Lemuel Grant was a railroad engineer who designed the fortifications for Atlanta during the Civil War (1861-65). After the war he became a successful businessman and donated much of the land for the city’s first park, which is named in his honor.
Grant was born in 1817 in Frankfort, Maine. He first came to the Atlanta area to survey for railroad lines in 1849 with a line known as the Atlanta and LaGrange. He incorporated several railroads, including the Georgia Western Rail Road Company in 1854 and the Georgia Air Line Railroad in 1856. He became president of the Georgia Railway in 1848 and president of the Southern Pacific Railroad in 1858; he served as superintendent of the Montgomery and West Point Railway and of the Atlanta and West Point.
In 1850 Grant donated ten acres to be used by the Southern Central Agricultural Society for a fair, and the city council appropriated $1,000 for a building to house the fair’s exhibits. For the next four years, Atlanta and Macon alternated hosting the fairs. In 1855 Atlanta moved to be the permanent host, competing with Macon, Savannah, and Athens. The city council appropriated $3,000 to buy another fifteen acres of land for the society, which was guaranteed the use of the property as long as its fairs took place in the city. The society accepted this offer in 1857 and made Atlanta its headquarters until the beginning of the Civil War. In 1882, at the urging of Atlanta businessman Sidney Root, Grant donated another 100 acres for the purpose of creating Atlanta’s first park, today known as Grant Park.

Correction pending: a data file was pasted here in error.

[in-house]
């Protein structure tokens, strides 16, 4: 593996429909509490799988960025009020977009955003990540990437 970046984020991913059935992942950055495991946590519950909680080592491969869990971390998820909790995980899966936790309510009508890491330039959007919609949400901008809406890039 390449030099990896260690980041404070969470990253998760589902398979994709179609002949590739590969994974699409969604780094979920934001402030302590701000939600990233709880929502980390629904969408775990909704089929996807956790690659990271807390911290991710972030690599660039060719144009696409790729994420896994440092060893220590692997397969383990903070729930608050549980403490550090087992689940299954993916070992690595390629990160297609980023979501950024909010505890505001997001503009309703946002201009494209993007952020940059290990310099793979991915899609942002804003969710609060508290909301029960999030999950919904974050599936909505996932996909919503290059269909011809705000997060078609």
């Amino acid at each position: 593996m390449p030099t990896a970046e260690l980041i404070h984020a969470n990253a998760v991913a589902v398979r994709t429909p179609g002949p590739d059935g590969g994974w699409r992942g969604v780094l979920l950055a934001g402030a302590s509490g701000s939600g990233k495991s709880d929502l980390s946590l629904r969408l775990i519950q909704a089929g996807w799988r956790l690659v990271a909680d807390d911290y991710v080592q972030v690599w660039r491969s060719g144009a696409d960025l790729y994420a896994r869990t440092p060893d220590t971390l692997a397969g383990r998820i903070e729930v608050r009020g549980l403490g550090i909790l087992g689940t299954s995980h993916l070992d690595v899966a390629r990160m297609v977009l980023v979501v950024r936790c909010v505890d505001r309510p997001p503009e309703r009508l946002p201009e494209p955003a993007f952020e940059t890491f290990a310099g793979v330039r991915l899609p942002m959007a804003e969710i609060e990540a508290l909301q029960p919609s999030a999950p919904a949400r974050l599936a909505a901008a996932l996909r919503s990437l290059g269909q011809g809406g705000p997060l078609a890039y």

During the Civil War Grant was chief engineer of the Confederate Department of Georgia and was responsible for fortifying the city of Atlanta. He proposed having accurate surveys made and mapping a portion of the land west of Atlanta and the various crossings of the Chattahoochee River. In August 1863 he reported that defensive works were being built at the Chattahoochee River ferries. Grant issued orders to hire enslaved laborers from their owners at $25 per month, or $1 per working day, and rations for working on the Atlanta fortifications. The finished line, slightly more than ten miles in total length, extended an average of one and a quarter miles from the center of the city.
In 1865 Grant designed and built the Market (Broad) Street Bridge. This wooden construction with suspension rods had the unique feature of being seventy feet wide instead of the usual thirty feet and was constructed at a cost of $8,600.
Grant served the city of Atlanta in many official roles in the years following the Civil War. He helped name the city’s streets in 1867, and he was one of the forty-nine citizens selected to review a new city charter in 1873. In 1872 he served on the city council for the third ward, and he served as a Fulton County commissioner in 1886. He was elected water commissioner in 1879 and was a member of the city board of education. Grant was also one of the citizens who petitioned for a charter in 1884 for West View Cemetery, where he was buried in 1893.